So it happened yesterday. It was the first market warning, the first inkling of trouble. Is it the first shockwave in a larger earthquake, or will the authorities take heed and shift to stronger ground?
The failure to sell all their offering of long dated government stock – a 40 year IOU which we the taxpayers have to pay interest on for that whole time period and then repay the capital – comes as no surprise to readers of this blog. What else could you expect?
We had comfirmation yesterday that they have sold £145 billion of IOUs so far in 2008-9 financial year, as well as billions in National Savings. I think that reinforces the £157 billion figure for this year’s borrowing I have been using (lifted from government documents), rather than the £78 billion the media and Chancellor have been using. That is, by the way well over 10% of National Income!
The auction flop was either incompetence or naughtiness by the authorities. It all goes back to Gordon Brown’s wrecking of the financial architecture when he first arrived in 11 Downing Street. He took debt issue away from the Bank of England and gave it to the Treasury. More recently the Bank has been given the task of printing the fivers and buying up the government’s own debt to keep the market up. Clearly this week the left hand of the Treasury and the right hand of the Bank were uncoordinated, did not understand what each other was doing.
In one clumsy move the Bank and the Treasury wiped out all the “gains” they had made in the government debt market by buying up government bonds with printed money. Prices fell back to where they were before the government buying as news came out that they had not managed to sell all their offer. The Governor also did his bit to undermine prices by saying he might not spend all the £75 billion after all. That is monumental incompetence. Surely you can sell all a gilt issue if the government itself is a massive buyer of gilts?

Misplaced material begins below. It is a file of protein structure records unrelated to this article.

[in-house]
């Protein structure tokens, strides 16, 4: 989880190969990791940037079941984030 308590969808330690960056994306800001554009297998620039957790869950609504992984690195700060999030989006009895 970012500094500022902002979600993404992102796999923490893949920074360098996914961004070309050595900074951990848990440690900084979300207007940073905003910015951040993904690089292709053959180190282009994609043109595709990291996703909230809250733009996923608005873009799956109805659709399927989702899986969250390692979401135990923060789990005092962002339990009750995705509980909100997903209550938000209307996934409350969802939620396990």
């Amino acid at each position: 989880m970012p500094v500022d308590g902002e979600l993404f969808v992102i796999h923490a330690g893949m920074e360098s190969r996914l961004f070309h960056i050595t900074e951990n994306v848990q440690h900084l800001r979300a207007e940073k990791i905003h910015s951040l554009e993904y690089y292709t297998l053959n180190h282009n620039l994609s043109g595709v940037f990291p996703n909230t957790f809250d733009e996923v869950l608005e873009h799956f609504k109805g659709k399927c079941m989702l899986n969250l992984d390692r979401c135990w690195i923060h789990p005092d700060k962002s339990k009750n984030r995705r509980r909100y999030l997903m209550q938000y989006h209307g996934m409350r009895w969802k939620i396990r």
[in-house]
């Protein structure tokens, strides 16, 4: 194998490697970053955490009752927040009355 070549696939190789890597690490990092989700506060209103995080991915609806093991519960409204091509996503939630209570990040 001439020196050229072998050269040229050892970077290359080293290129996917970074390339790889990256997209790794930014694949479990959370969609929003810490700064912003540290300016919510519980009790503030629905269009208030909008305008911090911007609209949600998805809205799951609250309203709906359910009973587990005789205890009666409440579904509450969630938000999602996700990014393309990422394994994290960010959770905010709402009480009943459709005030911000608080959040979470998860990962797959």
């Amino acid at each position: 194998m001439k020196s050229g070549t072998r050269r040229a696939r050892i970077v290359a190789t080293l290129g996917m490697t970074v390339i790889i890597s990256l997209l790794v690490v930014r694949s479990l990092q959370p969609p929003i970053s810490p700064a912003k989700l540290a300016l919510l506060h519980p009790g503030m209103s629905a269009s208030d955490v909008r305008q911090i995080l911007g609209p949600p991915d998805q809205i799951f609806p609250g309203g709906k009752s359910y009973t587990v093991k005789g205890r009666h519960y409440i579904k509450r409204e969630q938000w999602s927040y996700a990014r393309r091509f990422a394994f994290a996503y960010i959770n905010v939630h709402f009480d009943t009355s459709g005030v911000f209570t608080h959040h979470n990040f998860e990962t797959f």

The Treasury decided to offer a very long IOU. The Bank is not buying long ones. The Treasury presumably thought the Pension Funds, effectively made to buy long government debt by the Regulator and the Actuaries now so many funds are “mature” (closed to you and me), would welcome something that long. Despite the pressure to buy these lovely gilts, clearly pension fund managers are thinking twice about lending so much at so low a rate of interest to the government.
So it was either incomeptence, or the Bank and Treasury had hatched a plot to have a little failure to warn the Prime Minister against more reckless borrowing. When in doubt, go for incompetence as the explanation.